Economic Policy Review ISSN 1313 - 0544

Examination of the Expected Effects of TTIP

Author: Zornitsa Slavova / 31.03.2015
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We recently wrote about TTIP, what it is, what can we generally expect out of it and how the negotiations are going.  We still don’t have information about the specifics of the Transatlantic Trade and Investment Partnership, but several big studies that investigate the possible consequences have already been published.

The most comprehensive study was conducted a year ago by the Centre for Economic Policy Research (CEPR) and aims to measure the effects of signing the TTIP, of course, with some assumptions. Keep in mind that the import tax and tariffs between the US and the EU are relatively low, but non-tariff barriers (NTB) to trade from both sides of the Atlantic are a serious obstacle to both trade and investment. The study examines the influence of removing these barriers and investigates 2 scenarios: 1) partial liberalization of the trade, that includes 10% decrease of the business costs involved in dealing with NTBs and almost complete removal of import taxes, to the tune of 98%, and 2) ambitious scenario, including removing 25% of the costs associated with NTBs and complete removal of import taxes. The calculations in the second scenario, which assumes complete trade liberalization of trade between the US and the EU, show that:

  • The TTIP will bring benefits worth 119 billion euro per year to the EU, and 95 billion euro per year to the US. This accounts for 545 euro increase in the average European family’s disposable income, and 655 euro for USA families.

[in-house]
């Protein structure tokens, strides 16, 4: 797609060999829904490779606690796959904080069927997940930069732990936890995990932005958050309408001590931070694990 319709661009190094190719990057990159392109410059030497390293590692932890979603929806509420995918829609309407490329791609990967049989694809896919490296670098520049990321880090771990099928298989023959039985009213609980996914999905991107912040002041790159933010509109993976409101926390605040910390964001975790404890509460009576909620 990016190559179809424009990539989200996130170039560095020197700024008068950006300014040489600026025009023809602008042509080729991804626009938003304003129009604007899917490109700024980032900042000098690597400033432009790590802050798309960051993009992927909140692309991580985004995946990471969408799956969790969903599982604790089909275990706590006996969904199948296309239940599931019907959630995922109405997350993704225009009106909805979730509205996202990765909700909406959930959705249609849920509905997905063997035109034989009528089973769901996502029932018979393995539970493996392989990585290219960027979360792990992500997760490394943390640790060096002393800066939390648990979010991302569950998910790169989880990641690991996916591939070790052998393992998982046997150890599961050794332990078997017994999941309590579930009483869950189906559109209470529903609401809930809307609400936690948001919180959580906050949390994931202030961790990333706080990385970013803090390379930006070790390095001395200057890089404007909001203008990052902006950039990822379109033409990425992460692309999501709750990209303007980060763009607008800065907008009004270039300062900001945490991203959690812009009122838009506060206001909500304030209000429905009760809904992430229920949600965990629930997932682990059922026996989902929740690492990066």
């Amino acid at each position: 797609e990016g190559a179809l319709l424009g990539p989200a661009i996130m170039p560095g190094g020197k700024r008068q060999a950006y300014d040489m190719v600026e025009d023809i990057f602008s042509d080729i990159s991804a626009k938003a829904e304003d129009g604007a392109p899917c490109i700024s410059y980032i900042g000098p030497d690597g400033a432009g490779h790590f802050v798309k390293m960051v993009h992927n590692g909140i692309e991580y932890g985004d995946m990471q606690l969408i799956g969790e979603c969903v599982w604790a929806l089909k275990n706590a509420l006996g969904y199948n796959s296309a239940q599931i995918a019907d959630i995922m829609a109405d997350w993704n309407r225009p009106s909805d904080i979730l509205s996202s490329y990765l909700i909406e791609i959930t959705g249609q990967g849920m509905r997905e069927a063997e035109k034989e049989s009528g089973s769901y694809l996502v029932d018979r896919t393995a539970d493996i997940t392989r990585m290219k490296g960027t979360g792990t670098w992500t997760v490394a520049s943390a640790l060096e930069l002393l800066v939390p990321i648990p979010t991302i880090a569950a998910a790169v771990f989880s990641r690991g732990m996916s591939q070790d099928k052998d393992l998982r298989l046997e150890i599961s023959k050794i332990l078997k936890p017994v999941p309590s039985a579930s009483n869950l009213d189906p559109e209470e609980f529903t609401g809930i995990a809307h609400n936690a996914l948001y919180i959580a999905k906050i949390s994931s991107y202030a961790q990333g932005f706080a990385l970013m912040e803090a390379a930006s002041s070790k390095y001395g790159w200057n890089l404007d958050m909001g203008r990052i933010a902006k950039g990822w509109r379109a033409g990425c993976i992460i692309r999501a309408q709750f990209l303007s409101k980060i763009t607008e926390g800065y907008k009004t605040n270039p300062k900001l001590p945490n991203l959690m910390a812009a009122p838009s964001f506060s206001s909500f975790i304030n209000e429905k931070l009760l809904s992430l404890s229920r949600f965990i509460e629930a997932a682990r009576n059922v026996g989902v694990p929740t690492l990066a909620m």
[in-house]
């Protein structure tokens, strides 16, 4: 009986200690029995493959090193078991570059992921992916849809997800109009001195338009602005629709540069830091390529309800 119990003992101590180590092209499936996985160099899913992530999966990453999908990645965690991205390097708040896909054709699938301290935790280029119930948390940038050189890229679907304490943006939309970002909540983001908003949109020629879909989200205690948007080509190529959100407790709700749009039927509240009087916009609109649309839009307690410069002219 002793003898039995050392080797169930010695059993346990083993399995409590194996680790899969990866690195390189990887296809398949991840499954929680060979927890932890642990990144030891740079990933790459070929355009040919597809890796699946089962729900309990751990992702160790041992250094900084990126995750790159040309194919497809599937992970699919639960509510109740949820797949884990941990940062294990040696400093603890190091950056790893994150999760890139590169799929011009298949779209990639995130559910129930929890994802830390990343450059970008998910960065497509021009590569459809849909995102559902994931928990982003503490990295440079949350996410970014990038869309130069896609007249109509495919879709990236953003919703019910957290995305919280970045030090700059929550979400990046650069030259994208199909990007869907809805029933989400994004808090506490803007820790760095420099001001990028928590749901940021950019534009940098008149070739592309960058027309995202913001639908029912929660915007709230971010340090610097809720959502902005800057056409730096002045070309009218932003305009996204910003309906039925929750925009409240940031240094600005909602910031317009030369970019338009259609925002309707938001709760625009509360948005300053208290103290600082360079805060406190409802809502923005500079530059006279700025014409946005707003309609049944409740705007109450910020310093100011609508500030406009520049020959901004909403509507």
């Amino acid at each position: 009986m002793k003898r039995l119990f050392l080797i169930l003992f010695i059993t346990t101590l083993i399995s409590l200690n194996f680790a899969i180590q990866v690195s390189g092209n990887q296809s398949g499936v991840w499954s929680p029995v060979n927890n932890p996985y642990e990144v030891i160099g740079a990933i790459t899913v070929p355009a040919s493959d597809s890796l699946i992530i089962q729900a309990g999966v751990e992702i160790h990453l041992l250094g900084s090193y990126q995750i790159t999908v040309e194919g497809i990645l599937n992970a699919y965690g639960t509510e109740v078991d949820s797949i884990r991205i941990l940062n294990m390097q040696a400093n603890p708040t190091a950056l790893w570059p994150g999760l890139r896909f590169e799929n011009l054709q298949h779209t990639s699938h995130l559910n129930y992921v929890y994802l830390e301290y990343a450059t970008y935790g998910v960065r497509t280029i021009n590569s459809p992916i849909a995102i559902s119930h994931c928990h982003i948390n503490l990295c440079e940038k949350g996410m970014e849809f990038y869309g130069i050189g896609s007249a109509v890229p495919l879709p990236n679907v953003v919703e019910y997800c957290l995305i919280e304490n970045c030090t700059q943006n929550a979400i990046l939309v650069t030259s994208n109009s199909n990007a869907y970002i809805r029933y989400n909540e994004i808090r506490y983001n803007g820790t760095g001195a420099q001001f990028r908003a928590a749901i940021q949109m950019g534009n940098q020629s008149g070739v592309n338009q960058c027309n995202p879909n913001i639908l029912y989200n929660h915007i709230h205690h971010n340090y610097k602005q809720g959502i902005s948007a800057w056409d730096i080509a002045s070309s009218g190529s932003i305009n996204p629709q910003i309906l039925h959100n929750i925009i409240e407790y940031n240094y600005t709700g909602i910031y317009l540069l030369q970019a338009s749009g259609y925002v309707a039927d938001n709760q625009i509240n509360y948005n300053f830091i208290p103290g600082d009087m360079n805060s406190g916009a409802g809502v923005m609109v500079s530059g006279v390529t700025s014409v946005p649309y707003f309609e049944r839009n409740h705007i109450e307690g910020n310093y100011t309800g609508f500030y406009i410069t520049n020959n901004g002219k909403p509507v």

• The benefits for the EU and the USA are not at the expense of the rest of the world. On the contrary, the liberalization of the trade between the EU and USA will have a positive effect on the global trade and incomes, increasing the rest of the world’s income with approximately 100 billion euro (“spillover effect”).
  • The increase of the incomes in EU and USA are a result of increased trade volume. The total exports would increase by 6% for the EU and 8% for the USA.
  • The increase in economic activity and productivity, created by the TTIP, would create benefits for both the European and American trade market – increased salaries and new positions opening for both qualified and unqualified labor.
  • The trade agreement will have a negligible effect on the CO2 emissions and the sustainable use of natural resources.

Another recent study (Felbemayr, G., 2013) shows that with meaningful liberalization of trade, we can expect serious growth of trade volume and incomes. This study also considers NTBs as the main obstacles before trade and again scrutinizes two scenarios: partial liberalization (i.e. removal of import taxes only) and significant liberalization (lowering the NTBs). In the first scenario the benefits for the US would be income increase per capita with 0.27% (0.23% for Bulgaria) in the next 10 to 20 years. In the second scenario – income increase per capita with 4.95% (4.83% for Bulgaria) in the long term. The differences in benefits for the different European states depend on their trade structure and geographical location, but both scenarios predict the TTIP will lead to further convergence within the EU.

Several other studies examine the trade agreement from another angle and claim that in some cases the predicted effects will be significantly lower. One such meta-study (ÖFSE, 2014) investigates critically the biggest studies for the positive effects of the TTIP, including some of their more optimistic assumptions (for example, the possibility of lowering NTBs with 25-50%), the period of the studies, prices elasticity, employment assumptions, and others. The study concludes that:

  • The benefits of the trade agreements are very low and are overrated;
  • Social costs from changes in legislations will be high;
  • Most studies are underestimating the potential harmful side effects.

Some articles and papers are warning for specific dangers that the trade agreement can bring (e.g. food safety concerns, drugs costs, privacy, authors’ rights, etc.), although their claims have not been confirmed, and even directly refuted by the European commission.

The studies on the effects of the TTIP, of course, work with a lot of assumptions, as the negotiations have not yet concluded and the specifics of the agreement are not clear, except that it aims to liberalize the trade between the EU and the US. In fact a big part of the criticism is aimed at the lack of transparency on specific topics, discussed at the summit.